After many years, Prophet Ibrahim (as) returned to the valley known as Makkah where he was finally reunited with Ismail (as) who had already grown to become a fine young man. The father and son were overjoyed to be with each other again. But Allah’s test for Prophet Ibrahim and Prophet Ismail was not over. One night, Prophet Ibrahim dreamt that he sacrificed his beloved son. Upon waking up, he consulted Ismail (as). They both understood it to be a message from Allah (swt) and without hesitation Prophet Ismail said: “Do what you are commanded, you will find me, inshaAllah, one of the steadfast.” (Holy Quran, 37:102) SubhanaAllah! They both submitted to the Will of Allah; one was ready to sacrifice his own flesh and blood while the other was ready to sacrifice his life. These are the biggest sacrifices anyone can imagine but their faith in Allah (swt) was stronger than their fears and therefore Allah rewarded them by miraculously saving Prophet Ismail by replacing a big sheep in his place. Allah called upon Ismail’s father: “O Ibrahim! You have fulfilled the dream! Thus do We reward the good doers!” (Holy Quran, 37:105) As we now know, Eid ul-Adha became an annual Islamic tradition to commemorate this miracle.
The beauty of Islam lies in its power to be relevant throughout many centuries, for all time in fact. The lessons embedded in the story of Prophet Ibrahim and Prophet Ismail in the Holy Qur’an can be applied even in today’s social settings. They remind us to be cautious with our actions and patient when facing Allah’s trials because sacrifices must be made in order for us to feel a higher level of closeness to our Creator.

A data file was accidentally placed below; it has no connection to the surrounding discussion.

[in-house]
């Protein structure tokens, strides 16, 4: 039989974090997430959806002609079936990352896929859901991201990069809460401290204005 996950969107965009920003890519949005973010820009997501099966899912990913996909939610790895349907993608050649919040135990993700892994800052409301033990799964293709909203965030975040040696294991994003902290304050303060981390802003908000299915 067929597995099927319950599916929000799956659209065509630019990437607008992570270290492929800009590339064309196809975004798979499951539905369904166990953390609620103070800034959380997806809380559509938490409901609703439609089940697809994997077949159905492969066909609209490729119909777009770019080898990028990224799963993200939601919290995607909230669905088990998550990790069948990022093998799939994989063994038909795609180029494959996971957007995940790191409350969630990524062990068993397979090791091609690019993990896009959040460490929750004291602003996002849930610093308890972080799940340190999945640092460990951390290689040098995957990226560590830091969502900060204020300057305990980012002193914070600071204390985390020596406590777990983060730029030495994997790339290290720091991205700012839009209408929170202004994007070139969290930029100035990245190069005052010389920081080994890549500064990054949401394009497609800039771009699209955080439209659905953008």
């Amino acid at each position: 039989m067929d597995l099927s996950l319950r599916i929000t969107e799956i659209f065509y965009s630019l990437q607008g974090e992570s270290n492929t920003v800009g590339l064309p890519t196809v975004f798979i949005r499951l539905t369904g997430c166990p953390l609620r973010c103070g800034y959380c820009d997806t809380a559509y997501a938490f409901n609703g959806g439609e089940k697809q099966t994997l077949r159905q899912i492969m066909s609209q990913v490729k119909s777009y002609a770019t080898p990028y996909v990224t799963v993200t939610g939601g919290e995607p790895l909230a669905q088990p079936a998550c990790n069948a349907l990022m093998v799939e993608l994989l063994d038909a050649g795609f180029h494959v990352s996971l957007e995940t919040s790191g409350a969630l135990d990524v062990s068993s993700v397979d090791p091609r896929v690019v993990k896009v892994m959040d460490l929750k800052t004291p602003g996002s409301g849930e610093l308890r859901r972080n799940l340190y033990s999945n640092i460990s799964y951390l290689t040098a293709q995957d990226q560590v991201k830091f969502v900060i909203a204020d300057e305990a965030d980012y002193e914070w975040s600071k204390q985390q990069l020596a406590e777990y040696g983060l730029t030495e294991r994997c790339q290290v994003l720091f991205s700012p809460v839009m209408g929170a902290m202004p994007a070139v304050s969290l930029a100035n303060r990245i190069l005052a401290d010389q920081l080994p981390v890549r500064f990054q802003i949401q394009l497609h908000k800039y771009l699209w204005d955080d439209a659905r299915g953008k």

The world we live in today is described as a time of speed and insatiability. We want more and we want it fast. Modern consumerism and mass production has had a negative impact on the environment. We have an abundance of things but this also means we produce a lot more waste than ever before. Furthermore, millions of labourers around the world are forced to live on minimum wage so we can have the most up-to-date gadgets and follow the latest trends. In the book What’s Mine is Yours: The Rise of Collaborative Consumption (2010), Rachel Botsman and Roo Rogers assert that a big part of the problem is that we are not even aware of our consumption behaviour and its impact because we are more focused on the immediate gratifications rather than its detrimental effects on social and environmental conditions. As Victor Lebow (1955) explained, “Our enormously productive economy demands that we make consumption our way of life, that we convert the buying and use of goods into rituals, that we seek spiritual satisfaction, our ego satisfaction, in consumption.”